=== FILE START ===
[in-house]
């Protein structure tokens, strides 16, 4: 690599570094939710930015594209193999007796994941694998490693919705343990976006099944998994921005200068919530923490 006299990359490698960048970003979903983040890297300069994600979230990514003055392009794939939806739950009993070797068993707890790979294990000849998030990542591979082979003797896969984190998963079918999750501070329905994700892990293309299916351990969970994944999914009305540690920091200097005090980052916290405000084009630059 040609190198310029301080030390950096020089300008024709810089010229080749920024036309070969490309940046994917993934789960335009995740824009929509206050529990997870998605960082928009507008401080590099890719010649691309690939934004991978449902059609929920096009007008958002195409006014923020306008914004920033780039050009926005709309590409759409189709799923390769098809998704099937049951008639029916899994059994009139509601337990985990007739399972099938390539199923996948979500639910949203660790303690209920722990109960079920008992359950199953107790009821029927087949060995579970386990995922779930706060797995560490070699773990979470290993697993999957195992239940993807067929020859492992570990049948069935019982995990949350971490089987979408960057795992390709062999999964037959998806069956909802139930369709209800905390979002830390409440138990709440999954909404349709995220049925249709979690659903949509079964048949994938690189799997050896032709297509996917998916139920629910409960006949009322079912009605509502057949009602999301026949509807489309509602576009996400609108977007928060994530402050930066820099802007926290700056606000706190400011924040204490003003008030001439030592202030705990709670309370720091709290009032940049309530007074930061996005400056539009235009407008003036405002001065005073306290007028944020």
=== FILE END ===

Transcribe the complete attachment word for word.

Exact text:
[in-house]
């Protein structure tokens, strides 16, 4: 690599570094939710930015594209193999007796994941694998490693919705343990976006099944998994921005200068919530923490 006299990359490698960048970003979903983040890297300069994600979230990514003055392009794939939806739950009993070797068993707890790979294990000849998030990542591979082979003797896969984190998963079918999750501070329905994700892990293309299916351990969970994944999914009305540690920091200097005090980052916290405000084009630059 040609190198310029301080030390950096020089300008024709810089010229080749920024036309070969490309940046994917993934789960335009995740824009929509206050529990997870998605960082928009507008401080590099890719010649691309690939934004991978449902059609929920096009007008958002195409006014923020306008914004920033780039050009926005709309590409759409189709799923390769098809998704099937049951008639029916899994059994009139509601337990985990007739399972099938390539199923996948979500639910949203660790303690209920722990109960079920008992359950199953107790009821029927087949060995579970386990995922779930706060797995560490070699773990979470290993697993999957195992239940993807067929020859492992570990049948069935019982995990949350971490089987979408960057795992390709062999999964037959998806069956909802139930369709209800905390979002830390409440138990709440999954909404349709995220049925249709979690659903949509079964048949994938690189799997050896032709297509996917998916139920629910409960006949009322079912009605509502057949009602999301026949509807489309509602576009996400609108977007928060994530402050930066820099802007926290700056606000706190400011924040204490003003008030001439030592202030705990709670309370720091709290009032940049309530007074930061996005400056539009235009407008003036405002001065005073306290007028944020």